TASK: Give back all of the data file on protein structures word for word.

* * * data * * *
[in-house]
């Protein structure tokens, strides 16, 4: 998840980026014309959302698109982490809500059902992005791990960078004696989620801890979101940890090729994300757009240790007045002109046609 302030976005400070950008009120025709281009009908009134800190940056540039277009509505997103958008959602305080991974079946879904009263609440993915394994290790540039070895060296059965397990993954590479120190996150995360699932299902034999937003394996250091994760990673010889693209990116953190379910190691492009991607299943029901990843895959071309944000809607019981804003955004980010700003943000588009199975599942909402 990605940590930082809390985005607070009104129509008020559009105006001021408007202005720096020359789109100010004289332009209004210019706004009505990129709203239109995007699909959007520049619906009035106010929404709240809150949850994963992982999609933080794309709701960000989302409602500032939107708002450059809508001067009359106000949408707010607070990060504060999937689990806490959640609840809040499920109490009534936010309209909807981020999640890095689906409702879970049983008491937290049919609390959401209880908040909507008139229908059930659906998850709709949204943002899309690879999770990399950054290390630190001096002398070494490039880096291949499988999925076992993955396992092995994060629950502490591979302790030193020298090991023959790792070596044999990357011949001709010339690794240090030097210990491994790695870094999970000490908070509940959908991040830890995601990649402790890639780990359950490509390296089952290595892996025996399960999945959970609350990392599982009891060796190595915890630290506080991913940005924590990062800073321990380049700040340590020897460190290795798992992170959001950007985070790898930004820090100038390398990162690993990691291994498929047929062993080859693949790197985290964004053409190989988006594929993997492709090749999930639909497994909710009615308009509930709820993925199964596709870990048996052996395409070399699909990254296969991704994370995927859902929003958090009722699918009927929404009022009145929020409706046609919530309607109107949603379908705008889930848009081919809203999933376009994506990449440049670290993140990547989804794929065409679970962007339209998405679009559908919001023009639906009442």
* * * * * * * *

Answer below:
[in-house]
């Protein structure tokens, strides 16, 4: 998840980026014309959302698109982490809500059902992005791990960078004696989620801890979101940890090729994300757009240790007045002109046609 302030976005400070950008009120025709281009009908009134800190940056540039277009509505997103958008959602305080991974079946879904009263609440993915394994290790540039070895060296059965397990993954590479120190996150995360699932299902034999937003394996250091994760990673010889693209990116953190379910190691492009991607299943029901990843895959071309944000809607019981804003955004980010700003943000588009199975599942909402 990605940590930082809390985005607070009104129509008020559009105006001021408007202005720096020359789109100010004289332009209004210019706004009505990129709203239109995007699909959007520049619906009035106010929404709240809150949850994963992982999609933080794309709701960000989302409602500032939107708002450059809508001067009359106000949408707010607070990060504060999937689990806490959640609840809040499920109490009534936010309209909807981020999640890095689906409702879970049983008491937290049919609390959401209880908040909507008139229908059930659906998850709709949204943002899309690879999770990399950054290390630190001096002398070494490039880096291949499988999925076992993955396992092995994060629950502490591979302790030193020298090991023959790792070596044999990357011949001709010339690794240090030097210990491994790695870094999970000490908070509940959908991040830890995601990649402790890639780990359950490509390296089952290595892996025996399960999945959970609350990392599982009891060796190595915890630290506080991913940005924590990062800073321990380049700040340590020897460190290795798992992170959001950007985070790898930004820090100038390398990162690993990691291994498929047929062993080859693949790197985290964004053409190989988006594929993997492709090749999930639909497994909710009615308009509930709820993925199964596709870990048996052996395409070399699909990254296969991704994370995927859902929003958090009722699918009927929404009022009145929020409706046609919530309607109107949603379908705008889930848009081919809203999933376009994506990449440049670290993140990547989804794929065409679970962007339209998405679009559908919001023009639906009442």